AfriForum’s Private Prosecution Unit on 25 October 2022 served papers for the appeal against the Potchefstroom Regional Court’s discharge of Thandi Modise in terms of section 174 of the Criminal Procedure Act. The Unit acts on behalf of the NSPCA who are privately prosecuting Modise, who at the time was the speaker of parliament and is the current Minister of Defence, on charges of cruelty to animals. The appeal will be heard on 10 March 2023 in the High Court in Mmabatho. This follows Magistrate Ben Mtebele finding Modise not guilty on 30 April 2021.

The Private Prosecution Unit is handling the private prosecution of Modise on behalf of the NSPCA, who in terms of section 8 of the Criminal Procedure Act, are prosecuting on six charges arising from more than 200 animals having to be put down due to malnutrition on Modise’s farm close to Potchefstroom in 2014.

“This appeal emphasises the fact that we will continue to fight for justice, and utilise private prosecutions to ensure that everyone is equal before the law. The Private Prosecution Unit is convinced that the principles pertaining to a discharge were incorrectly applied. We are of the opinion that a strong case has been made and Modise should have the opportunity to present her side of the matter,” says Andrew Leask, Chief Investigator at AfriForum’s Private Prosecution Unit.

The Unit brought the application for appeal in terms of section 310 of the Criminal Procedure Act, which entails that the presiding officer in the Regional Court, Magistrate Ben Mtebele, must state his case to the High Court regarding the finding he made pertaining to Modise.

“It is a travesty that justice for the suffering of hundreds of animals has continuously been delayed since 2014. In March 2023, when we return to Court for this case, it will be just four months short of nine years of the NSPCAs fight for justice. This is a very clear indication of the NSPCAs determination to ensure that justice is served for the suffering of those animals- no matter how long it takes.” – Marcelle Meredith, NSPCA.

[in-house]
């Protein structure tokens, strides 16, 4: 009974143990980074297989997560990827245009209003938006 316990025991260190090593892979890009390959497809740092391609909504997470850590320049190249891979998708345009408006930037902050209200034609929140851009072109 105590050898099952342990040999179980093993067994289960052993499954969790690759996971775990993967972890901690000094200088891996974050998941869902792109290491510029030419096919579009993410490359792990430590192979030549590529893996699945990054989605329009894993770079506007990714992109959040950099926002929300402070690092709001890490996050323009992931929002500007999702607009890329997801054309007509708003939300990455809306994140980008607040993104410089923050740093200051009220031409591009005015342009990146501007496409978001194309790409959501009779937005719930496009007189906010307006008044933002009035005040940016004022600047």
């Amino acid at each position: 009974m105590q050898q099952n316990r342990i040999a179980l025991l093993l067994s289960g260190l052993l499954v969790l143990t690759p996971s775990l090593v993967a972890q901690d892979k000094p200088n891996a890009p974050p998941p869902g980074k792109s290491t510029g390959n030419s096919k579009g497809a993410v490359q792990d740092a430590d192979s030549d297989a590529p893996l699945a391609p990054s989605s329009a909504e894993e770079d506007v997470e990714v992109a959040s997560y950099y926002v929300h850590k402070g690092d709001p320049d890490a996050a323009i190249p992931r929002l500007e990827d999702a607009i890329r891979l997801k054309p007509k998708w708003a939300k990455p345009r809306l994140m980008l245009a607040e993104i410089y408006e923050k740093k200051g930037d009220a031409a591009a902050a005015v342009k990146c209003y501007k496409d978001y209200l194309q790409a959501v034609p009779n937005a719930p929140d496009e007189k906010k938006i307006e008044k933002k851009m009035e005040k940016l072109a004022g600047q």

The Private Prosecution Unit and the NSPCA argue in their application that the magistrate erred in his finding by considering evidence that does not form part of the court record, and also did not take into account relevant evidence that was placed before the court. This includes the Regional Court not taking into account the opinions of expert witnesses, while attaching too much value to the opinion of a lay witness regarding the amount of feed that was available to the animals.

The organisations further argue in their application that Magistrate Mtebele erred by finding that the management tasks on the farm were transferred to Modise’s “farmworkers” while she was, according to the court, in Cape Town. This finding is not based on the evidence led by the prosecution, and the accused also denied that these workers were ever employed by her. No evidence was placed before court that Modise had indeed been in Cape Town during this time. Furthermore, the Regional Court also did not consider the fact that Modise’s legal team did not provide a plea explanation, nor did they put her version of events to witnesses.

“The court did not simply discharge Modise, but also identified her so-called farmworkers as the culprits, even though the evidence points to them having no resources to feed the animals. Our inference is that the court does indeed accept that the animals were neglected and died due to a shortage of feed and water. The court relied on the reasonable absence of the accused, but no evidence was lead to prove this. The court also did not consider the concept of culpability with reference to dolus eventualis,” Leask concludes.

If the appeal in the High Court is successful, the case will be referred back to the Regional Court where Modise’s legal team will then have to present a defence before Magistrate Mtebele.

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